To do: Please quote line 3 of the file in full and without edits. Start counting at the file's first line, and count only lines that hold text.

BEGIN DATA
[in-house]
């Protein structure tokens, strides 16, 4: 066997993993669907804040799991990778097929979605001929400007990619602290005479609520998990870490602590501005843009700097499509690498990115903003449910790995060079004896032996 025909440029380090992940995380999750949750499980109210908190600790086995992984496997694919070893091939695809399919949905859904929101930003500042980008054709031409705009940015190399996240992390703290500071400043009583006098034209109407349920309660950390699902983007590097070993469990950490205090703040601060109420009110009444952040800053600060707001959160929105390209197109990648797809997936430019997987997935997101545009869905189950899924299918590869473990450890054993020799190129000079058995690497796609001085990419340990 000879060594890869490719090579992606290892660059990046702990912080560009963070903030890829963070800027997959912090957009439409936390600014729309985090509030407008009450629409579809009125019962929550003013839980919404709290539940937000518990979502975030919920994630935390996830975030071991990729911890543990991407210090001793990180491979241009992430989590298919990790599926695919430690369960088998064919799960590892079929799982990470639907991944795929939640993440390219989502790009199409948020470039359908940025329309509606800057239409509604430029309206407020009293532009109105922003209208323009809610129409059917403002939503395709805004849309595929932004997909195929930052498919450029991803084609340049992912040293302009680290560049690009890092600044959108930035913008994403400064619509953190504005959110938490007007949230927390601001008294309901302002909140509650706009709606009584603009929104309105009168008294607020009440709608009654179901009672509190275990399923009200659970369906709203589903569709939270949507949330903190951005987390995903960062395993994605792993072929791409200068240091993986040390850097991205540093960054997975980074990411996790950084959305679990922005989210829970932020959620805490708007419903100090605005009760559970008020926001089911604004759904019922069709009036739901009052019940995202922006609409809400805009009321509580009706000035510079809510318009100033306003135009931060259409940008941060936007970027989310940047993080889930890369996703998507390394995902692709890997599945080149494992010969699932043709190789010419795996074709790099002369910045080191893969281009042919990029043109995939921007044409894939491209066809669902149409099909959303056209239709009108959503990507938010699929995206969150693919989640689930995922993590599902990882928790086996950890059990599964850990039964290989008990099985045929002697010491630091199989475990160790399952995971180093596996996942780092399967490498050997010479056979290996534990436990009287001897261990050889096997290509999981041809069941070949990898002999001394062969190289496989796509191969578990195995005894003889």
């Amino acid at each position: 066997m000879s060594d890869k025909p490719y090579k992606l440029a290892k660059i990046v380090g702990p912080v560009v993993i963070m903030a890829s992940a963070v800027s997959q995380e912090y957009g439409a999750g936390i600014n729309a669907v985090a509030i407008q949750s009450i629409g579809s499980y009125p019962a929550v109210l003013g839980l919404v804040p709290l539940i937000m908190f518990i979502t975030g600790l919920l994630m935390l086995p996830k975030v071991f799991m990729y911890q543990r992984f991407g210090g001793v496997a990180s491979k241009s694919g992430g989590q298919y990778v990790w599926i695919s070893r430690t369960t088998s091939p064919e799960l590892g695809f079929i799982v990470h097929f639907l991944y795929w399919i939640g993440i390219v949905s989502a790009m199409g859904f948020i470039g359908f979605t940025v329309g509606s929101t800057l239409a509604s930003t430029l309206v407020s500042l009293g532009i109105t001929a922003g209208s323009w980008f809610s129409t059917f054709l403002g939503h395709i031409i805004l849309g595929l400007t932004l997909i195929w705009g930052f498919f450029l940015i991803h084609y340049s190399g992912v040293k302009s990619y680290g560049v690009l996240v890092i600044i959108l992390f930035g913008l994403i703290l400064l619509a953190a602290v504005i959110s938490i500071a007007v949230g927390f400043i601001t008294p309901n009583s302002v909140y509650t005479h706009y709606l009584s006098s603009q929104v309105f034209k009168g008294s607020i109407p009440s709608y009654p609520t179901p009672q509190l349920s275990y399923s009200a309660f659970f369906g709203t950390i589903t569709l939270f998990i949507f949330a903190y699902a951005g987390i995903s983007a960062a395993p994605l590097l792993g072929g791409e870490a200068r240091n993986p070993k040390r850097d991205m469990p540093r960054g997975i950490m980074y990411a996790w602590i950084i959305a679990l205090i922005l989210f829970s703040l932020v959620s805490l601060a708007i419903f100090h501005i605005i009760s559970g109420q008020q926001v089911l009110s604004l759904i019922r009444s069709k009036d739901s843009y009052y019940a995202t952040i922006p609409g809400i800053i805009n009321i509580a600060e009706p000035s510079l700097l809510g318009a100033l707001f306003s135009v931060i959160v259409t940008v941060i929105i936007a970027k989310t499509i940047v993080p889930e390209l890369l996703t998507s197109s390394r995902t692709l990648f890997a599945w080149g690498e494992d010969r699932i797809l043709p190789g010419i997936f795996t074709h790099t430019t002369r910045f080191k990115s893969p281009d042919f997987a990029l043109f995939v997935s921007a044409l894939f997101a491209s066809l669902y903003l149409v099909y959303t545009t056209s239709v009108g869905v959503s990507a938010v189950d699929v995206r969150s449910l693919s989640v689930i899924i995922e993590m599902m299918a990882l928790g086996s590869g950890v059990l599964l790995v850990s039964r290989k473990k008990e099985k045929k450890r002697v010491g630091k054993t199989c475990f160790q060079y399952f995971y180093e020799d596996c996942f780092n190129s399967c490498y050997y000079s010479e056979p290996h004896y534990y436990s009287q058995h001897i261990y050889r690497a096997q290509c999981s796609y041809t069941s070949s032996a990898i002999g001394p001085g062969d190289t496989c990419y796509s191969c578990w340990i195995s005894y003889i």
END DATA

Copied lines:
């Amino acid at each position: 066997m000879s060594d890869k025909p490719y090579k992606l440029a290892k660059i990046v380090g702990p912080v560009v993993i963070m903030a890829s992940a963070v800027s997959q995380e912090y957009g439409a999750g936390i600014n729309a669907v985090a509030i407008q949750s009450i629409g579809s499980y009125p019962a929550v109210l003013g839980l919404v804040p709290l539940i937000m908190f518990i979502t975030g600790l919920l994630m935390l086995p996830k975030v071991f799991m990729y911890q543990r992984f991407g210090g001793v496997a990180s491979k241009s694919g992430g989590q298919y990778v990790w599926i695919s070893r430690t369960t088998s091939p064919e799960l590892g695809f079929i799982v990470h097929f639907l991944y795929w399919i939640g993440i390219v949905s989502a790009m199409g859904f948020i470039g359908f979605t940025v329309g509606s929101t800057l239409a509604s930003t430029l309206v407020s500042l009293g532009i109105t001929a922003g209208s323009w980008f809610s129409t059917f054709l403002g939503h395709i031409i805004l849309g595929l400007t932004l997909i195929w705009g930052f498919f450029l940015i991803h084609y340049s190399g992912v040293k302009s990619y680290g560049v690009l996240v890092i600044i959108l992390f930035g913008l994403i703290l400064l619509a953190a602290v504005i959110s938490i500071a007007v949230g927390f400043i601001t008294p309901n009583s302002v909140y509650t005479h706009y709606l009584s006098s603009q929104v309105f034209k009168g008294s607020i109407p009440s709608y009654p609520t179901p009672q509190l349920s275990y399923s009200a309660f659970f369906g709203t950390i589903t569709l939270f998990i949507f949330a903190y699902a951005g987390i995903s983007a960062a395993p994605l590097l792993g072929g791409e870490a200068r240091n993986p070993k040390r850097d991205m469990p540093r960054g997975i950490m980074y990411a996790w602590i950084i959305a679990l205090i922005l989210f829970s703040l932020v959620s805490l601060a708007i419903f100090h501005i605005i009760s559970g109420q008020q926001v089911l009110s604004l759904i019922r009444s069709k009036d739901s843009y009052y019940a995202t952040i922006p609409g809400i800053i805009n009321i509580a600060e009706p000035s510079l700097l809510g318009a100033l707001f306003s135009v931060i959160v259409t940008v941060i929105i936007a970027k989310t499509i940047v993080p889930e390209l890369l996703t998507s197109s390394r995902t692709l990648f890997a599945w080149g690498e494992d010969r699932i797809l043709p190789g010419i997936f795996t074709h790099t430019t002369r910045f080191k990115s893969p281009d042919f997987a990029l043109f995939v997935s921007a044409l894939f997101a491209s066809l669902y903003l149409v099909y959303t545009t056209s239709v009108g869905v959503s990507a938010v189950d699929v995206r969150s449910l693919s989640v689930i899924i995922e993590m599902m299918a990882l928790g086996s590869g950890v059990l599964l790995v850990s039964r290989k473990k008990e099985k045929k450890r002697v010491g630091k054993t199989c475990f160790q060079y399952f995971y180093e020799d596996c996942f780092n190129s399967c490498y050997y000079s010479e056979p290996h004896y534990y436990s009287q058995h001897i261990y050889r690497a096997q290509c999981s796609y041809t069941s070949s032996a990898i002999g001394p001085g062969d190289t496989c990419y796509s191969c578990w340990i195995s005894y003889i």